Construction Lien FAQs

by | Apr 22, 2024 | Contract Disputes, Litigation, Property Disputes

For those involved in Ontario’s multi-billion-dollar construction industry, the trickiest part of a project isn’t always in the planning, design,or execution phase: it’s getting paid.

However, in construction liens, the industry has its own flexible, streamlined and powerful enforcement mechanism, reflecting the unique needs of such a cash-intensive and time-sensitive business.

In basic terms, a lien is a legal claim registered on the debtor’s title that remains in place until the debt is paid, unless a court orders otherwise, and which must be satisfied first from the proceeds of any future sale of the asset.

In this post, we will review the most frequently asked questions our law firm receives about construction liens and provide straightforward answers to help you confidently navigate this essential aspect of the construction industry.

Who can register a construction lien?

General contractors are among the most common users of the construction lien process, but Ontario’s Construction Act opens the door to any person under contract who has supplied services or materials for the “improvement” of the property, which could include alterations, additions, repair work, or even complete or partial demolition.

That means a much wider group of construction professionals — including sub-contractors or architects — may be able to obtain a lien on a property depending on the precise nature of the work they were hired to do on the property.

How long do I have?

In keeping with the overall speediness and efficiency of the process, claimants need to move quickly to pursue a construction lien against a property owner.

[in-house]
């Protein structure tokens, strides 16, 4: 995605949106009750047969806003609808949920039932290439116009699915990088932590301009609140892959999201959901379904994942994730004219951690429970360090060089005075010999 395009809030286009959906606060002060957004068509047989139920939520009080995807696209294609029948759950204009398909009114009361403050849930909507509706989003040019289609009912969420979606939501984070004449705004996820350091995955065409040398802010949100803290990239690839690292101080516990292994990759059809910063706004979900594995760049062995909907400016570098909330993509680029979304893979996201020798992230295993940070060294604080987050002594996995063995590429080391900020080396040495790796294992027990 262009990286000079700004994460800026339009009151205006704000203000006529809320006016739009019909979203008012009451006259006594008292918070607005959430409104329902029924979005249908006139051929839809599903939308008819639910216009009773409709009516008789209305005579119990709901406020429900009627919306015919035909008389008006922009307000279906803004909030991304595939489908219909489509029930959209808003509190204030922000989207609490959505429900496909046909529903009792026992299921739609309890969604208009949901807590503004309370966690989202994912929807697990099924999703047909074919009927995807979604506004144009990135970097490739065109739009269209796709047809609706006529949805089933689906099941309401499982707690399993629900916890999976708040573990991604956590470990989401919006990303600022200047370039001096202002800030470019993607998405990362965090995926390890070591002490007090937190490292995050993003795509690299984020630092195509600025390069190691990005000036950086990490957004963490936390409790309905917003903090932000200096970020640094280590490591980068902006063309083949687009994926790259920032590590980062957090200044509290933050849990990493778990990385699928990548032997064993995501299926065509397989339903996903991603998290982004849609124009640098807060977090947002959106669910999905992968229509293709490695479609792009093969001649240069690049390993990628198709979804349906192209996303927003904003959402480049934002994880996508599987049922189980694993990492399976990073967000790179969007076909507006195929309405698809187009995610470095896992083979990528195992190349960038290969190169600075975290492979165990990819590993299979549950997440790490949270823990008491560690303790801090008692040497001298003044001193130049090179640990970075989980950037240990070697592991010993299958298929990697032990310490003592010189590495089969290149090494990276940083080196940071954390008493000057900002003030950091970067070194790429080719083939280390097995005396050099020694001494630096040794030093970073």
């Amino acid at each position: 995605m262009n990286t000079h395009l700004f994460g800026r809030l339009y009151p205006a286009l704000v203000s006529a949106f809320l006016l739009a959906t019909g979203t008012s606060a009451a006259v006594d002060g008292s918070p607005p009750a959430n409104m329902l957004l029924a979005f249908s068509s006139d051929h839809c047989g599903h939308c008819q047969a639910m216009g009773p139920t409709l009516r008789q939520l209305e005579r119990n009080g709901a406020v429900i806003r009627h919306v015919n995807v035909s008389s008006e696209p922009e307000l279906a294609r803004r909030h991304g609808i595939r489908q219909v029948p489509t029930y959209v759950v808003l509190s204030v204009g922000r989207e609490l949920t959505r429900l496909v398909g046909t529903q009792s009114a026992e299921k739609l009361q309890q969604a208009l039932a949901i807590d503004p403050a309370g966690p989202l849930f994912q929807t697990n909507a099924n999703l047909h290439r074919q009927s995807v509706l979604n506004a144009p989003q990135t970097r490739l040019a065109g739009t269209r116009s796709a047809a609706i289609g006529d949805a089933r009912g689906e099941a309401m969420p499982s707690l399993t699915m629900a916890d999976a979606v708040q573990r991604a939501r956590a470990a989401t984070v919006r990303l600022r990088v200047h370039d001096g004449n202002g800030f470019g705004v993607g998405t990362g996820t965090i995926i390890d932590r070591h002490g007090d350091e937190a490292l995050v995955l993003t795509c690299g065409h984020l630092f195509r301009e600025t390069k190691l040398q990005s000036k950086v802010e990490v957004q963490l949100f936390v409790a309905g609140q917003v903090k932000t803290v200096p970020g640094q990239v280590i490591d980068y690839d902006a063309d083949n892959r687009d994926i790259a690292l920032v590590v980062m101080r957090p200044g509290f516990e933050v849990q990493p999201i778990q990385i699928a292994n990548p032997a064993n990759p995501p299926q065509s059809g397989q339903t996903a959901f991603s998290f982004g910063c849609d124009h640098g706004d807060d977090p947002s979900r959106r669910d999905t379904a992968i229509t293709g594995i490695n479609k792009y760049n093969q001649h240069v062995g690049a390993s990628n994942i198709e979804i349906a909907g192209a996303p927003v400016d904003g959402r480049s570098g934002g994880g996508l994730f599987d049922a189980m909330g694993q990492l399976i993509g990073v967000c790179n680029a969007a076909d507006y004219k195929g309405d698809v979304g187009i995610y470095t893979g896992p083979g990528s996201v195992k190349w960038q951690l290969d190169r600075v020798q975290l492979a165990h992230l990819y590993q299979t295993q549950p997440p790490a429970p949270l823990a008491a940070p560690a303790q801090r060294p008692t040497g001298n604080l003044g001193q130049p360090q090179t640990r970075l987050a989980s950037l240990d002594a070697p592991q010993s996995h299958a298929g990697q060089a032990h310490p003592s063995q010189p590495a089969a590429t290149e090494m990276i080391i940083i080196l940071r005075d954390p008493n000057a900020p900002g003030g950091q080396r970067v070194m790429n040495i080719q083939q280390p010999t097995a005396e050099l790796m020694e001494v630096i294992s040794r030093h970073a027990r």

There are two critical deadlines for claimants to keep in mind. If you miss either of the limitation periods for registering a lien, you may still be able to make a regular civil claim against the property owner in Superior Court, but your chances of recovery will be on much shakier ground without the security of a registration on title. That’s especially true if other contractors or subcontractors successfully registered their own liens, putting themselves at the front of the collection queue when the property is sold.

  • Under the first step, known as “preservation” of a lien, claimants have just 60 days to register their lien on title from the date their contract was completed, substantially performed, abandoned or terminated. The clock begins ticking from whichever of these four possible events happened earlier.
  • The second stage of the process, known as “perfection” of the lien, involves commencing an action in court or registering a certification of action to enforce the lien. This must have occurred within 90 days of the last day on which the client could have been preserved — in other words, 150 days after the date of completion, substantial performance, abandonment, or termination.

Can the property be sold with liens on title?

As speedy as the construction lien process can be, not all disputes will be resolved before a deal is in place to sell or refinance the subject property. In these cases, the outstanding liens do not have to be a barrier to the sale.

The Construction Act allows a lien to be removed from title in exchange for a cash bond worth 125 per cent of the lien’s value. The funds are paid into court and held until the case is resolved, providing security for the full amount of the contract plus legal fees while allowing the property to change hands or allow a refinance.

What information should I give to my lawyer?

Good recordkeeping is essential to pursue a construction lien against a property owner. To meet the strict deadlines laid out by the Construction Act, your lawyer will need certain critical information at short notice:

This includes the address of the property where the work was done, the names of the parties you supplied with services or materials, the total price of the contract and the amount outstanding, as well as the start and end dates of the project and the scope of the work performed.

If you’re having trouble collecting payment for your work on a construction project and would like to discuss your situation with a lawyer, please reach out to a member of our team.